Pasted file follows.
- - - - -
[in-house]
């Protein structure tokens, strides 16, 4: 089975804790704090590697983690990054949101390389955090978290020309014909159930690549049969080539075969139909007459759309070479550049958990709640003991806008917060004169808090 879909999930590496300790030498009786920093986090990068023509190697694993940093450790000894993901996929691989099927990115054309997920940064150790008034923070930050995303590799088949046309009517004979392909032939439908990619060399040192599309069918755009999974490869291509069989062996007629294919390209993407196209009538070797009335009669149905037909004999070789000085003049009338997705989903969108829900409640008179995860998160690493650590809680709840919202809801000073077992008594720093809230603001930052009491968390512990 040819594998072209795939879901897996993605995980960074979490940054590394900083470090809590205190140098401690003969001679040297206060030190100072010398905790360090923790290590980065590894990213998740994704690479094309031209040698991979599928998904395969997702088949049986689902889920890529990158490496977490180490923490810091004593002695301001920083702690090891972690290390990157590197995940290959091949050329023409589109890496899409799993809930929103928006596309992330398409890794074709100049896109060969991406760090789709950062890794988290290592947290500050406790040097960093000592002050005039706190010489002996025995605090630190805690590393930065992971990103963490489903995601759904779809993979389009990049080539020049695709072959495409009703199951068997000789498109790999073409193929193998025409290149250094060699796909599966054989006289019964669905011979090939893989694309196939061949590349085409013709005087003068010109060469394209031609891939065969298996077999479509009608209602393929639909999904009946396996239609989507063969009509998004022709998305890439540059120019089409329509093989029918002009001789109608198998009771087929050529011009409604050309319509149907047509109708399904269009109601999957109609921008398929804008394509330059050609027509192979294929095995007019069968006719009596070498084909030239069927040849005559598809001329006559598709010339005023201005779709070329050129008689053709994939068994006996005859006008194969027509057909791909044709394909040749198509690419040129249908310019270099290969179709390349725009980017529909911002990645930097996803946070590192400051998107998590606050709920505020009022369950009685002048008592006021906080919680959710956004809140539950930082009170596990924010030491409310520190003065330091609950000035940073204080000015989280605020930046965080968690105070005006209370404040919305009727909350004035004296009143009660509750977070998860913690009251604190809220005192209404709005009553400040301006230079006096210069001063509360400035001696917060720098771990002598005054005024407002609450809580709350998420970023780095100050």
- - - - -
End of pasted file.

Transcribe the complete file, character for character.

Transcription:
[in-house]
């Protein structure tokens, strides 16, 4: 089975804790704090590697983690990054949101390389955090978290020309014909159930690549049969080539075969139909007459759309070479550049958990709640003991806008917060004169808090 879909999930590496300790030498009786920093986090990068023509190697694993940093450790000894993901996929691989099927990115054309997920940064150790008034923070930050995303590799088949046309009517004979392909032939439908990619060399040192599309069918755009999974490869291509069989062996007629294919390209993407196209009538070797009335009669149905037909004999070789000085003049009338997705989903969108829900409640008179995860998160690493650590809680709840919202809801000073077992008594720093809230603001930052009491968390512990 040819594998072209795939879901897996993605995980960074979490940054590394900083470090809590205190140098401690003969001679040297206060030190100072010398905790360090923790290590980065590894990213998740994704690479094309031209040698991979599928998904395969997702088949049986689902889920890529990158490496977490180490923490810091004593002695301001920083702690090891972690290390990157590197995940290959091949050329023409589109890496899409799993809930929103928006596309992330398409890794074709100049896109060969991406760090789709950062890794988290290592947290500050406790040097960093000592002050005039706190010489002996025995605090630190805690590393930065992971990103963490489903995601759904779809993979389009990049080539020049695709072959495409009703199951068997000789498109790999073409193929193998025409290149250094060699796909599966054989006289019964669905011979090939893989694309196939061949590349085409013709005087003068010109060469394209031609891939065969298996077999479509009608209602393929639909999904009946396996239609989507063969009509998004022709998305890439540059120019089409329509093989029918002009001789109608198998009771087929050529011009409604050309319509149907047509109708399904269009109601999957109609921008398929804008394509330059050609027509192979294929095995007019069968006719009596070498084909030239069927040849005559598809001329006559598709010339005023201005779709070329050129008689053709994939068994006996005859006008194969027509057909791909044709394909040749198509690419040129249908310019270099290969179709390349725009980017529909911002990645930097996803946070590192400051998107998590606050709920505020009022369950009685002048008592006021906080919680959710956004809140539950930082009170596990924010030491409310520190003065330091609950000035940073204080000015989280605020930046965080968690105070005006209370404040919305009727909350004035004296009143009660509750977070998860913690009251604190809220005192209404709005009553400040301006230079006096210069001063509360400035001696917060720098771990002598005054005024407002609450809580709350998420970023780095100050």